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Oxbridge admissions for Americans

Twoin18Twoin18 1451 replies16 postsRegistered User Senior Member
This weekend I went to my (Cambridge) college reunion and took the opportunity to speak with the admissions tutor after his presentation about how successful the college was being in securing more and higher quality applications from the UK, Eastern Europe, Singapore and China. I noted that he hadn't mentioned the US and that the Cambridge application process is less favorable to Americans than at Oxford, because Oxford do testing before interviews (vs STEP in Cambridge) and also offer the option of video rather than in person interviews.

I was surprised to learn that the admissions tutor doesn't see any point in encouraging more applications from Americans, especially as we'd just heard from the head of fundraising about how they were very pleased to have raised (a record of) nearly $10M last year,, which he contrasted unfavorably with the $1B apparently raised by Pomona (which is of course unknown in the UK). But his view is that unless their parents are British, most of the Americans they make offers to decide to stay in the US. He mentioned by way of example a top US math student who they had bent over backwards to accommodate who decided not to come this year (I won't embarrass that student by linking to his thread on CC). And in contrast only 1 student out of their ~200 offers to UK students this year decided not to come (though of course ~20% missed their offers so couldn't attend). He said that they instead preferred Americans to come as graduate students, but they weren't going to try and encourage more undergraduate applications.

Clearly there's a difference in how American colleges approach yield, but this highlights that American undergraduates are likely to have to stand out more when applying to Cambridge in order to be taken seriously, because the admissions tutors really hate losing anyone they make an offer to. I suspect Oxford may be slightly more understanding of the situation, because they are better known and perhaps more applied to by Americans, and certainly most lower tier UK universities would really want the fees from overseas students and wouldn't be in this situation because many more applicants turn them down or using them as a safety. However, I would caution American applicants to not get your hopes up too far about Cambridge at least and to some extent I expect the same will apply at Oxford, LSE and UCL.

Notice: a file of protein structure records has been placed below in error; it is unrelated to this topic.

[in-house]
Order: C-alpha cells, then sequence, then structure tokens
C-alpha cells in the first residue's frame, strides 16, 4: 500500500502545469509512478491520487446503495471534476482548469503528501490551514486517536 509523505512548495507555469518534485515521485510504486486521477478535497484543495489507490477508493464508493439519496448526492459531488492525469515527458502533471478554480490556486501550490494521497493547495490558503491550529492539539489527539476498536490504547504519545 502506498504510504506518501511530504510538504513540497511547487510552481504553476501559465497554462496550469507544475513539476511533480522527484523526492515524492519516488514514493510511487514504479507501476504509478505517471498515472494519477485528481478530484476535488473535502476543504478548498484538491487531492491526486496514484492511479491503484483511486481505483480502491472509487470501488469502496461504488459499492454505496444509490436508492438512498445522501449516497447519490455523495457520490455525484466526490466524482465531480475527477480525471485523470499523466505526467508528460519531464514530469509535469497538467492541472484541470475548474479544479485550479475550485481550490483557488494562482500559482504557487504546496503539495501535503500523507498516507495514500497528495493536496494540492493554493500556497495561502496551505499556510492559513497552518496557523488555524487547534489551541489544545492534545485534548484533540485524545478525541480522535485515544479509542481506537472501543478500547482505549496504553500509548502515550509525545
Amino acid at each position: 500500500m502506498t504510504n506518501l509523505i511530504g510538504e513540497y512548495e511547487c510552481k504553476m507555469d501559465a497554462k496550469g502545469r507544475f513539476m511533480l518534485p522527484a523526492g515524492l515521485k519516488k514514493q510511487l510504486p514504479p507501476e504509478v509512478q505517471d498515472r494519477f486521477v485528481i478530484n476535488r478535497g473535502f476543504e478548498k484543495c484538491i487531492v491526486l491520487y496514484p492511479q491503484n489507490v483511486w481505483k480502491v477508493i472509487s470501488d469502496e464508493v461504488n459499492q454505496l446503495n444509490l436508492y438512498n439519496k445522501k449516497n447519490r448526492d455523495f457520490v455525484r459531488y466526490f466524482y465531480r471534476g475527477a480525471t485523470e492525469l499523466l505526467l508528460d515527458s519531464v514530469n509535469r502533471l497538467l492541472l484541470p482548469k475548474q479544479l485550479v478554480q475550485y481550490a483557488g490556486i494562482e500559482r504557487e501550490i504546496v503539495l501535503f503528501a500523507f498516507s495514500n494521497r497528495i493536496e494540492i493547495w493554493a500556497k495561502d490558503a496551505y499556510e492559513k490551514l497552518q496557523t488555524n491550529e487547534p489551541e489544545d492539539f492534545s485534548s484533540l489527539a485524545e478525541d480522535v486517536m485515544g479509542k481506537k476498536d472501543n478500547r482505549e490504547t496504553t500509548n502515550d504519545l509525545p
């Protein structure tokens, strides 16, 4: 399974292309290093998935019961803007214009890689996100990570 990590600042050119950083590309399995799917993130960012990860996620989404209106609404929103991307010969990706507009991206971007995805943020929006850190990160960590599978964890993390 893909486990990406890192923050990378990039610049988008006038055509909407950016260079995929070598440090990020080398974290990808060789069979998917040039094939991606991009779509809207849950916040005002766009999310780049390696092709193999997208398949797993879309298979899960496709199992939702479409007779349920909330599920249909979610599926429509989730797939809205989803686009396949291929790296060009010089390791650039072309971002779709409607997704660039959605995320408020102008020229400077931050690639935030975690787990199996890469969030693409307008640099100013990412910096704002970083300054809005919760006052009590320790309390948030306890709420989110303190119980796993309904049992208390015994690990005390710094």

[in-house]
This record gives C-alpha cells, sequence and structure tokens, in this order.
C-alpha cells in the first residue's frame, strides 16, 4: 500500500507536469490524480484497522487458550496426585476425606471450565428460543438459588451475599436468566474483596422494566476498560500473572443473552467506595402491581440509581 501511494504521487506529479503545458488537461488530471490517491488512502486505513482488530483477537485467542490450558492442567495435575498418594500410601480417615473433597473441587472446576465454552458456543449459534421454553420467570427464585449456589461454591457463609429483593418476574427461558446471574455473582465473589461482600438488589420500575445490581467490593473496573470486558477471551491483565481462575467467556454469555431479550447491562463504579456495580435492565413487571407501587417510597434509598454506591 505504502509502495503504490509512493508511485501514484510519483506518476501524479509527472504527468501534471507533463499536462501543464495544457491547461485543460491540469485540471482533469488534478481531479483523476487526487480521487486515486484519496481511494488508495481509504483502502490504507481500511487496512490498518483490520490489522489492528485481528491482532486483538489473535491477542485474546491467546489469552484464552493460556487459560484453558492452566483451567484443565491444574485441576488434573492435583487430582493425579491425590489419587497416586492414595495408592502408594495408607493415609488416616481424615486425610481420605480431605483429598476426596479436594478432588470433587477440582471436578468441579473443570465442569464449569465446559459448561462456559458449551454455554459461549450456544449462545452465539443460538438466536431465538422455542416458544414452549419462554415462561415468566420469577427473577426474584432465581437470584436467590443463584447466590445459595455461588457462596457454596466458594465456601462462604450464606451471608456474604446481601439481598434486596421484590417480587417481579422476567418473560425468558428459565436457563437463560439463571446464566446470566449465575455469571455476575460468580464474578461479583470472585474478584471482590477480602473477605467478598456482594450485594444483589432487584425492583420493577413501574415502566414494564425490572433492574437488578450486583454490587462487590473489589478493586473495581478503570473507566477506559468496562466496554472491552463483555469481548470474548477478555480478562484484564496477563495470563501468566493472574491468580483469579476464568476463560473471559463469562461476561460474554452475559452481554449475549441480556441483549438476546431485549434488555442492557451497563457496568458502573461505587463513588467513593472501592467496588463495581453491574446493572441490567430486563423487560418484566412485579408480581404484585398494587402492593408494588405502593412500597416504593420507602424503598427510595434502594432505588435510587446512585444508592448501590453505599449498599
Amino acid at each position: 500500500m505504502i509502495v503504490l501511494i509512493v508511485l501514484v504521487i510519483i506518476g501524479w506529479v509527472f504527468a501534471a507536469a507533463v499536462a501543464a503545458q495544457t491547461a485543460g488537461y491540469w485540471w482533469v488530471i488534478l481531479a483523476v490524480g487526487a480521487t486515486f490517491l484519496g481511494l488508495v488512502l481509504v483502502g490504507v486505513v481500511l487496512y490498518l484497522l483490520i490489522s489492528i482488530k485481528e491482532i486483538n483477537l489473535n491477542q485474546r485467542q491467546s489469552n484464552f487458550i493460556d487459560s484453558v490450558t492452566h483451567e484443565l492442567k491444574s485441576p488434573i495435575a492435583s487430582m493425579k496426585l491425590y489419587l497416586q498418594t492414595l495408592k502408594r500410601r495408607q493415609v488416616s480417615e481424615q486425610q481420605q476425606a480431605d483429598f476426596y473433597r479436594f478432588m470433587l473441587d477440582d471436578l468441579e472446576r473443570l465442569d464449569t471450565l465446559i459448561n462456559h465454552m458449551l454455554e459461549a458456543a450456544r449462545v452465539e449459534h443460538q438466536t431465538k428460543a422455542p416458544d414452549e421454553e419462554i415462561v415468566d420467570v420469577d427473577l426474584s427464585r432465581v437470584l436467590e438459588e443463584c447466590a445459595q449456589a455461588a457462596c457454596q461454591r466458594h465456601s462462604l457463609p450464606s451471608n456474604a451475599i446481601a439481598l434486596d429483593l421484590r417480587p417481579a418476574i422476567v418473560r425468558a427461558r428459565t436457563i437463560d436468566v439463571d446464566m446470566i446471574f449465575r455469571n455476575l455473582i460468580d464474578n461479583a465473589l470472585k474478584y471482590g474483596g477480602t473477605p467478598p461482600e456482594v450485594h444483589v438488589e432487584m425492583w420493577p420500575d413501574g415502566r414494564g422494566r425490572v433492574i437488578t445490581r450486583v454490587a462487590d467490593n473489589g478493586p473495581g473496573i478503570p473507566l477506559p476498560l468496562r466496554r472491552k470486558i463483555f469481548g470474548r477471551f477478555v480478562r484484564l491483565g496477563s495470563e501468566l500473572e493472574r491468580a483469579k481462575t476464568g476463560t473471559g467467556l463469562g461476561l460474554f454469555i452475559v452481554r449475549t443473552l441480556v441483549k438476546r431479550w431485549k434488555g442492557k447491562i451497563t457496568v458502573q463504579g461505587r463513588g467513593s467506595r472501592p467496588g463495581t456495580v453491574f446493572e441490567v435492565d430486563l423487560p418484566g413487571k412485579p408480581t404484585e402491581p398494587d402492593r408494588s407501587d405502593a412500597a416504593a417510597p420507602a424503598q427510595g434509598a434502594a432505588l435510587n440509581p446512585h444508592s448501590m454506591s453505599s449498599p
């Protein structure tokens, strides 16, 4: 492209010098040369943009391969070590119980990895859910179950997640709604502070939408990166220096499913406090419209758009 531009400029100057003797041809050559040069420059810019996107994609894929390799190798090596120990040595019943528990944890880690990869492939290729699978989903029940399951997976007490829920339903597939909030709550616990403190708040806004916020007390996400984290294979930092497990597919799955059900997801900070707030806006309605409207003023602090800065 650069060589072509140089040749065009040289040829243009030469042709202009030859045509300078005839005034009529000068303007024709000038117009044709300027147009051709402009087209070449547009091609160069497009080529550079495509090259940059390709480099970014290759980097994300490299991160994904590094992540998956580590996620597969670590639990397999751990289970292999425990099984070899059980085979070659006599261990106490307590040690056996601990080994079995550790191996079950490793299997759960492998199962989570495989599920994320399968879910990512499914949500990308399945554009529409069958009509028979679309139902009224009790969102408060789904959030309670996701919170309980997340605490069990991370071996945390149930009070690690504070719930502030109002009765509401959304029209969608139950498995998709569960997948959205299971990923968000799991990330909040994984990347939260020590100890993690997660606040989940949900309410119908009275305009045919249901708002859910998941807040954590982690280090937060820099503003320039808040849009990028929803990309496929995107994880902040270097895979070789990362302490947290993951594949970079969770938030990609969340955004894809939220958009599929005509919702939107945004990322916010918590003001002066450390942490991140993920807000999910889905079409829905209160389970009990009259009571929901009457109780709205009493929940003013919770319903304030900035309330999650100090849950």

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Replies to: Oxbridge admissions for Americans

  • collegemom3717collegemom3717 6476 replies51 postsRegistered User Senior Member
    edited July 2018
    That is really interesting, @Twoin18. I have long felt that Cambridge was not as welcoming to US applicants as Oxford, but had supposed it was related to an expectation that the preparation of US students would inherently be inferior.

    The yield issue didn't occur to me, particularly as Cambridge consistently has a higher % of students who miss their offers than Oxford does (in no small part b/c of the STEP paper). I gather they just don't take rejection well!

    Every year there are students on CC who are desperate for an Oxbridge offer yet end up turning it down (there was an excruciatingly long thread this year by somebody who also had a Harvard offer , and was afraid that Oxford was so much 'less' that it might limit his future career). Some probably get cold feet when the reality of going away arrives.
    edited July 2018
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  • VickiSoCalVickiSoCal 3360 replies33 postsRegistered User Senior Member
    It's not just Oxbridge. I spoke to the international admissions guy at St Andrews and they really have to grapple with the fact that a student who gets an offer there likely was admitted to 5 or even 10 equally acceptable schools in the United States. That's just not the case with their domestic offer holders. And those offers may have come with significant merit or other aide.
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  • collegemom3717collegemom3717 6476 replies51 postsRegistered User Senior Member
    Good point, @VickiSoCal. US students are used to the idea that you have to apply widely, and see no downside to having many choices. A US student 'firming' a UK uni does not have the same security for the uni as a UK students 'firm'.
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